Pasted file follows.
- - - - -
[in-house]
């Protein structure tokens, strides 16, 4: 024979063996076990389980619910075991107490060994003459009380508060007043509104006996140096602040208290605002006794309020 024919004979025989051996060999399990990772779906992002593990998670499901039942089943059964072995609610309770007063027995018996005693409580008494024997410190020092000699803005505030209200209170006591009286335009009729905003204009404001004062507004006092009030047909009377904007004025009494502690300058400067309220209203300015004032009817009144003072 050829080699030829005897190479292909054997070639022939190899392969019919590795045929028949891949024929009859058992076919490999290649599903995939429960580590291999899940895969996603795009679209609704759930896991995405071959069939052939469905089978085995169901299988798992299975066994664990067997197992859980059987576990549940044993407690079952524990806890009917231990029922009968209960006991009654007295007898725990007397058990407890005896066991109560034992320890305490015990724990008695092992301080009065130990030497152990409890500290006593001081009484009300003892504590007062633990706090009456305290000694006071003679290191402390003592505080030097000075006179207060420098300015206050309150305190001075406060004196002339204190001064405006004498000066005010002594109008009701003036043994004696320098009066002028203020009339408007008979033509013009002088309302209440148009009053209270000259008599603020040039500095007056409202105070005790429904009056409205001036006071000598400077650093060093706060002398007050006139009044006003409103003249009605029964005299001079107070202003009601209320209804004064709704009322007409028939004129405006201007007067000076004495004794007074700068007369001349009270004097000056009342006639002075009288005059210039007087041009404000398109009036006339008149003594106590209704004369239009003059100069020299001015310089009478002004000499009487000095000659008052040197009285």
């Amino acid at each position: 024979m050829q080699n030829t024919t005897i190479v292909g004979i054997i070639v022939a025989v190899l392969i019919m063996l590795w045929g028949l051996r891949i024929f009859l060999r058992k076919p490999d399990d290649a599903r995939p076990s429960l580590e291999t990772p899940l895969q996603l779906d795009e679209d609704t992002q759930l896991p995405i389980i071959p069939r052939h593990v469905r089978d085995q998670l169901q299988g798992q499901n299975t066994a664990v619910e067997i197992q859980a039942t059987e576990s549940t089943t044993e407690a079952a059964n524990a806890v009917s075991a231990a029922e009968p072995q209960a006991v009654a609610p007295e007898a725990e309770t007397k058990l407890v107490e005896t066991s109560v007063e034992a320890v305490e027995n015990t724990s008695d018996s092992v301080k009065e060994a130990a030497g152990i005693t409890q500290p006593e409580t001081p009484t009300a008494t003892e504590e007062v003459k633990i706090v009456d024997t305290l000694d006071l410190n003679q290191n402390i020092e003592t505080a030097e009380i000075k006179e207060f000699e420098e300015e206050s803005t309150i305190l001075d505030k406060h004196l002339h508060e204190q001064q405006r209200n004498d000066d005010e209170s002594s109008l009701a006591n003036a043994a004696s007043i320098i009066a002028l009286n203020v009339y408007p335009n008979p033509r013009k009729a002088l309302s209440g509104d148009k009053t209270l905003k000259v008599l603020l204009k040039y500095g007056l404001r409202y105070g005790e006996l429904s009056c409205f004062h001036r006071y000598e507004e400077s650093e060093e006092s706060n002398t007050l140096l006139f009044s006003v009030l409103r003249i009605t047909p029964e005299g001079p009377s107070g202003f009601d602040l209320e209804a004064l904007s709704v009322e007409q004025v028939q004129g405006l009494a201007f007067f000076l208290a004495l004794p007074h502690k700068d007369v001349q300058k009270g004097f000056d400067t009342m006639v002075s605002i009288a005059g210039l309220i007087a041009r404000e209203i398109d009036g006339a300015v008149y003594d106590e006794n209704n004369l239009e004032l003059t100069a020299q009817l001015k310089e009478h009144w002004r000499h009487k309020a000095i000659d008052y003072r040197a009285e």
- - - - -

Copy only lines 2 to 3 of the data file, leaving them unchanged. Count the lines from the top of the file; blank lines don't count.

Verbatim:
């Protein structure tokens, strides 16, 4: 024979063996076990389980619910075991107490060994003459009380508060007043509104006996140096602040208290605002006794309020 024919004979025989051996060999399990990772779906992002593990998670499901039942089943059964072995609610309770007063027995018996005693409580008494024997410190020092000699803005505030209200209170006591009286335009009729905003204009404001004062507004006092009030047909009377904007004025009494502690300058400067309220209203300015004032009817009144003072 050829080699030829005897190479292909054997070639022939190899392969019919590795045929028949891949024929009859058992076919490999290649599903995939429960580590291999899940895969996603795009679209609704759930896991995405071959069939052939469905089978085995169901299988798992299975066994664990067997197992859980059987576990549940044993407690079952524990806890009917231990029922009968209960006991009654007295007898725990007397058990407890005896066991109560034992320890305490015990724990008695092992301080009065130990030497152990409890500290006593001081009484009300003892504590007062633990706090009456305290000694006071003679290191402390003592505080030097000075006179207060420098300015206050309150305190001075406060004196002339204190001064405006004498000066005010002594109008009701003036043994004696320098009066002028203020009339408007008979033509013009002088309302209440148009009053209270000259008599603020040039500095007056409202105070005790429904009056409205001036006071000598400077650093060093706060002398007050006139009044006003409103003249009605029964005299001079107070202003009601209320209804004064709704009322007409028939004129405006201007007067000076004495004794007074700068007369001349009270004097000056009342006639002075009288005059210039007087041009404000398109009036006339008149003594106590209704004369239009003059100069020299001015310089009478002004000499009487000095000659008052040197009285």
């Amino acid at each position: 024979m050829q080699n030829t024919t005897i190479v292909g004979i054997i070639v022939a025989v190899l392969i019919m063996l590795w045929g028949l051996r891949i024929f009859l060999r058992k076919p490999d399990d290649a599903r995939p076990s429960l580590e291999t990772p899940l895969q996603l779906d795009e679209d609704t992002q759930l896991p995405i389980i071959p069939r052939h593990v469905r089978d085995q998670l169901q299988g798992q499901n299975t066994a664990v619910e067997i197992q859980a039942t059987e576990s549940t089943t044993e407690a079952a059964n524990a806890v009917s075991a231990a029922e009968p072995q209960a006991v009654a609610p007295e007898a725990e309770t007397k058990l407890v107490e005896t066991s109560v007063e034992a320890v305490e027995n015990t724990s008695d018996s092992v301080k009065e060994a130990a030497g152990i005693t409890q500290p006593e409580t001081p009484t009300a008494t003892e504590e007062v003459k633990i706090v009456d024997t305290l000694d006071l410190n003679q290191n402390i020092e003592t505080a030097e009380i000075k006179e207060f000699e420098e300015e206050s803005t309150i305190l001075d505030k406060h004196l002339h508060e204190q001064q405006r209200n004498d000066d005010e209170s002594s109008l009701a006591n003036a043994a004696s007043i320098i009066a002028l009286n203020v009339y408007p335009n008979p033509r013009k009729a002088l309302s209440g509104d148009k009053t209270l905003k000259v008599l603020l204009k040039y500095g007056l404001r409202y105070g005790e006996l429904s009056c409205f004062h001036r006071y000598e507004e400077s650093e060093e006092s706060n002398t007050l140096l006139f009044s006003v009030l409103r003249i009605t047909p029964e005299g001079p009377s107070g202003f009601d602040l209320e209804a004064l904007s709704v009322e007409q004025v028939q004129g405006l009494a201007f007067f000076l208290a004495l004794p007074h502690k700068d007369v001349q300058k009270g004097f000056d400067t009342m006639v002075s605002i009288a005059g210039l309220i007087a041009r404000e209203i398109d009036g006339a300015v008149y003594d106590e006794n209704n004369l239009e004032l003059t100069a020299q009817l001015k310089e009478h009144w002004r000499h009487k309020a000095i000659d008052y003072r040197a009285e």